Does Black and Missing Equal No Media Coverage?
Throughout the years, national media has consistently covered the stories of missing persons. However, these individuals usually fit into a very narrow category: young, attractive, White and female. Families of missing minorities and men often find it virtually impossible to get national coverage of their missing loved-ones.
From missing children like Caylee Anthony and Elizabeth Smart to their older counterparts like Natalee Holloway, Laci Peterson and Lori Hacking, missing White females become a household name in the media, which often leads to a resolution in their cases.
Is there a double standard for those who fall into the category of Black and missing? Critics of the media depiction of missing Americans are not upset about the media covering stories such as Anthony and Smart, but want a more accurate depiction of those that are reported missing.
Lluvia McCraw, a 3-year-old Black female from Houston, was last seen on December 24, 2008. Her father, Toby McCraw, a United States born citizen, reported his daughter and her mother Shamanique Boddie, from the Bahamas, missing in January 2009, after returning from an overseas business trip and not being able to locate his daughter.
Boddie, an OB/GYN, has her house up for sale and her lawyer has recently withdrawn from the case. Although nobody knows the mother’s whereabouts, reports say that Lluvia may have allegedly been left in the Bahamas for almost three months by her mother. Officer Ken Price put the two on the missing persons list, but they have since been removed.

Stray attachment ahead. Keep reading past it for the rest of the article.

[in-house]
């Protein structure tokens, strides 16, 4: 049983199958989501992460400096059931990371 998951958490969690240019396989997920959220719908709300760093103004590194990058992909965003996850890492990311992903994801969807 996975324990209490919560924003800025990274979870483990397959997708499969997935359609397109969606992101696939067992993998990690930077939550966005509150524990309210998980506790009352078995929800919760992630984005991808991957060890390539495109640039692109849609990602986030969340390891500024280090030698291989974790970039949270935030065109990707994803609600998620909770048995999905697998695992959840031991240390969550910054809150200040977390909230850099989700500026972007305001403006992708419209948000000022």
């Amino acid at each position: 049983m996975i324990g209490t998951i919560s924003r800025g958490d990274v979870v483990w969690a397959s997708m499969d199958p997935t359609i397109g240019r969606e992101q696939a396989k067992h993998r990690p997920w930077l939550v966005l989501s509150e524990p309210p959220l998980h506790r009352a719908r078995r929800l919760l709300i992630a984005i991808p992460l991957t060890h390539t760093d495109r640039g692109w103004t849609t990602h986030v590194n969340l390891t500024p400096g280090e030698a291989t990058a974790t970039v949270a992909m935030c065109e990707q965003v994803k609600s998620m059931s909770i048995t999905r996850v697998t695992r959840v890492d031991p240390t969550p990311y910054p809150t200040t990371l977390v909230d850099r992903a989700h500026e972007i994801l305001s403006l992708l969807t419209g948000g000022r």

A web search for the missing child and her mother yields virtually no results. The story of Lluvia McCraw is the just the latest example of the plight of those Black and missing and their families’ desperate attempt to garner media attention for their cases.
According to the National Center for Missing and Exploited Children (NCMEC), approximately 300,000 children under the age of 18 are reported missing annually. Of those, 33 percent are Black, despite being only 13 percent of the national population. The FBI reports that minorities make up a larger portion of missing victims than the national media reports, but receives very little coverage. Furthermore, slightly over half of those reported missing persons are men.
In 2005, Holloway became a household name after she disappeared on a high school trip in Aruba. However, a year earlier, public relations professional Rebkah Howard began desperately trying to garner national attention for her missing niece, Tamika Huston, by having family members distribute fliers, holding press conferences and creating a website. Nevertheless, the story was mainly ignored by mainstream media.
“What I believe is happening,” Howard said, “is that networks have found a formula that has worked for them. And they tend to be about young, White, attractive, middle-to upper-class women. And they continue to follow those stories. As one is resolved, they’ll move on to the next one. I was met with a lot of resistance when I tried to get national attention for this case. It’s been unfortunate.”
And for those Black and missing, the lack of media coverage continues to be unfortunate. Huston’s body was found in 2005, after the arrest of a former boyfriend, Christopher Hampton. Hampton has since received a life sentence for the crime.
Hopefully for the McCraw family, the story of young Lluvia McCraw and the story of others in the category of Black and missing will end on a much more positive note than the tragedy that occurred for Huston and her family.